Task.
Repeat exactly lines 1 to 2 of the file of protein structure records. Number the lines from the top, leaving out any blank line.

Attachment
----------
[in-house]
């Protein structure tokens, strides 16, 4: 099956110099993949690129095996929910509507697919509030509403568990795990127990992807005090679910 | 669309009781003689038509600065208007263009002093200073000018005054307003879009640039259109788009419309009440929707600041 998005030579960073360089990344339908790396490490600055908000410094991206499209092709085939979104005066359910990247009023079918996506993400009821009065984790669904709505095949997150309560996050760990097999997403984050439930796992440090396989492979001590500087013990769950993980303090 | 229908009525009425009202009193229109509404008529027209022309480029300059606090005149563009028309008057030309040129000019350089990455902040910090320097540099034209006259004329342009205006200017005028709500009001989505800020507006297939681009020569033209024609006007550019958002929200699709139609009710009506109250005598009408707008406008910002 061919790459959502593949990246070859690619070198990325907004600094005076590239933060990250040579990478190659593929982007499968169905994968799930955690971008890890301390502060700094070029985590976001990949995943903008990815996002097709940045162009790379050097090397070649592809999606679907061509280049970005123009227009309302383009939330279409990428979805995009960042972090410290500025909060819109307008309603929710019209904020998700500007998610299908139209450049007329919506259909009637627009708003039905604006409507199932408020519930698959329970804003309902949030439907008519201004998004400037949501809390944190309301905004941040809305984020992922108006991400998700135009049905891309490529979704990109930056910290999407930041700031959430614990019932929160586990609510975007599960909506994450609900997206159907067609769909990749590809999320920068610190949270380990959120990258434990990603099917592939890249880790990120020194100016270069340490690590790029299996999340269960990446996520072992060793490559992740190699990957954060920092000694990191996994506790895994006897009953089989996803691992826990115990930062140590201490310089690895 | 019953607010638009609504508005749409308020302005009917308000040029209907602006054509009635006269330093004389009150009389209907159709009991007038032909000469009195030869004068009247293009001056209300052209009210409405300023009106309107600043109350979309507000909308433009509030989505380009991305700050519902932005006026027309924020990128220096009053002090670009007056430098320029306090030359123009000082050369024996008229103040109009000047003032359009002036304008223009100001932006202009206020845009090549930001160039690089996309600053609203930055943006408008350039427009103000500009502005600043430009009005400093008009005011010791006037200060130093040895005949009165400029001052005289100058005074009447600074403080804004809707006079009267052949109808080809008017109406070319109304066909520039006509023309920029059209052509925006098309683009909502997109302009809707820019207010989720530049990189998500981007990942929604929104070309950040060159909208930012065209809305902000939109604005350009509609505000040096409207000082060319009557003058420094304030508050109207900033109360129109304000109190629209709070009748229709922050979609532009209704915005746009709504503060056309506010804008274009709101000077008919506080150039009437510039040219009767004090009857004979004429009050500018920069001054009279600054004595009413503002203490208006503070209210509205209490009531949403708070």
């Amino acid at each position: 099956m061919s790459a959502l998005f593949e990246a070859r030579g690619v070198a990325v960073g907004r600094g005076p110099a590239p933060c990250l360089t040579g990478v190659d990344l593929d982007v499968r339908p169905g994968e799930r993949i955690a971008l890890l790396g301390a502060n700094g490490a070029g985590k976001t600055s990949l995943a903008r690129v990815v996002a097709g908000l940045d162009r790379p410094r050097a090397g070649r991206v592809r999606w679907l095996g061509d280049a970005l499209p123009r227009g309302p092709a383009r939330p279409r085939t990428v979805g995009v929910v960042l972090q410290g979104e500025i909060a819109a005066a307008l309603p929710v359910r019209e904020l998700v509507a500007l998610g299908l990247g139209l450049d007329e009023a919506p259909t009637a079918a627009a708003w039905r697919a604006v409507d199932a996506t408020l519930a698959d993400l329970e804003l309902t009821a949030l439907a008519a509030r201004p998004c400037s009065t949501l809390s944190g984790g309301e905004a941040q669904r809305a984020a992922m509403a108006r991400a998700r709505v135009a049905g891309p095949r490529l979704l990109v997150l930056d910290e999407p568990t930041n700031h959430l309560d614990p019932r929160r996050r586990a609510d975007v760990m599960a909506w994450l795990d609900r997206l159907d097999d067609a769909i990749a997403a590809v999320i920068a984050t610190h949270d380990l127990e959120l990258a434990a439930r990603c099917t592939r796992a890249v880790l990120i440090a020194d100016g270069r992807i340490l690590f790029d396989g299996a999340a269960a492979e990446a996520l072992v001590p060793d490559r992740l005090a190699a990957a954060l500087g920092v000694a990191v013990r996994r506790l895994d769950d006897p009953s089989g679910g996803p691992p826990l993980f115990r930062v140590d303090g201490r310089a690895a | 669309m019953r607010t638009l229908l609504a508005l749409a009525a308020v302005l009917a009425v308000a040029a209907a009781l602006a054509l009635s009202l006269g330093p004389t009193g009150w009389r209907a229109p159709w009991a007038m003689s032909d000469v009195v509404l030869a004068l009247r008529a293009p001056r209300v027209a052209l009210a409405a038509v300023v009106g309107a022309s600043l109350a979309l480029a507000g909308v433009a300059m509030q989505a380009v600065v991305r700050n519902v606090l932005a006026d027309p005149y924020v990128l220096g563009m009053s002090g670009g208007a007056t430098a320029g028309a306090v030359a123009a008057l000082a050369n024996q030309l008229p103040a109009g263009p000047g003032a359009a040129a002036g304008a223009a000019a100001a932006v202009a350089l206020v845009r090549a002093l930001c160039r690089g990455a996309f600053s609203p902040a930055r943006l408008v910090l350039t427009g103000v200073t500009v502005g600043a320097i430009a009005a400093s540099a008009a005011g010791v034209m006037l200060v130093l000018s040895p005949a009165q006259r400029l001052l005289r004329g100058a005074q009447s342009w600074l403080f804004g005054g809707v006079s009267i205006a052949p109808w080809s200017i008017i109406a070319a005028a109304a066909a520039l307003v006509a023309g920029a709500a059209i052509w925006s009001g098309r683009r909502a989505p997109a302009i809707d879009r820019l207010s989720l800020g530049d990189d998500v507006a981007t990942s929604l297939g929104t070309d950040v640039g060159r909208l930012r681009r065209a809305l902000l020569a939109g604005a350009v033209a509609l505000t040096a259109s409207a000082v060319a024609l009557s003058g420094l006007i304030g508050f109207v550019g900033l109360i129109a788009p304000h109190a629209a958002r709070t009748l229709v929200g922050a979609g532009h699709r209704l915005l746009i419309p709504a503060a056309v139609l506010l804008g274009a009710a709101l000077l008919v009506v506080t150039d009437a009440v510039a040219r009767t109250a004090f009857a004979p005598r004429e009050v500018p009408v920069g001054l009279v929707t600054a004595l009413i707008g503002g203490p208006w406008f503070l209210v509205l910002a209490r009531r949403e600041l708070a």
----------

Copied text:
[in-house]
């Protein structure tokens, strides 16, 4: 099956110099993949690129095996929910509507697919509030509403568990795990127990992807005090679910 | 669309009781003689038509600065208007263009002093200073000018005054307003879009640039259109788009419309009440929707600041 998005030579960073360089990344339908790396490490600055908000410094991206499209092709085939979104005066359910990247009023079918996506993400009821009065984790669904709505095949997150309560996050760990097999997403984050439930796992440090396989492979001590500087013990769950993980303090 | 229908009525009425009202009193229109509404008529027209022309480029300059606090005149563009028309008057030309040129000019350089990455902040910090320097540099034209006259004329342009205006200017005028709500009001989505800020507006297939681009020569033209024609006007550019958002929200699709139609009710009506109250005598009408707008406008910002 061919790459959502593949990246070859690619070198990325907004600094005076590239933060990250040579990478190659593929982007499968169905994968799930955690971008890890301390502060700094070029985590976001990949995943903008990815996002097709940045162009790379050097090397070649592809999606679907061509280049970005123009227009309302383009939330279409990428979805995009960042972090410290500025909060819109307008309603929710019209904020998700500007998610299908139209450049007329919506259909009637627009708003039905604006409507199932408020519930698959329970804003309902949030439907008519201004998004400037949501809390944190309301905004941040809305984020992922108006991400998700135009049905891309490529979704990109930056910290999407930041700031959430614990019932929160586990609510975007599960909506994450609900997206159907067609769909990749590809999320920068610190949270380990959120990258434990990603099917592939890249880790990120020194100016270069340490690590790029299996999340269960990446996520072992060793490559992740190699990957954060920092000694990191996994506790895994006897009953089989996803691992826990115990930062140590201490310089690895 | 019953607010638009609504508005749409308020302005009917308000040029209907602006054509009635006269330093004389009150009389209907159709009991007038032909000469009195030869004068009247293009001056209300052209009210409405300023009106309107600043109350979309507000909308433009509030989505380009991305700050519902932005006026027309924020990128220096009053002090670009007056430098320029306090030359123009000082050369024996008229103040109009000047003032359009002036304008223009100001932006202009206020845009090549930001160039690089996309600053609203930055943006408008350039427009103000500009502005600043430009009005400093008009005011010791006037200060130093040895005949009165400029001052005289100058005074009447600074403080804004809707006079009267052949109808080809008017109406070319109304066909520039006509023309920029059209052509925006098309683009909502997109302009809707820019207010989720530049990189998500981007990942929604929104070309950040060159909208930012065209809305902000939109604005350009509609505000040096409207000082060319009557003058420094304030508050109207900033109360129109304000109190629209709070009748229709922050979609532009209704915005746009709504503060056309506010804008274009709101000077008919506080150039009437510039040219009767004090009857004979004429009050500018920069001054009279600054004595009413503002203490208006503070209210509205209490009531949403708070």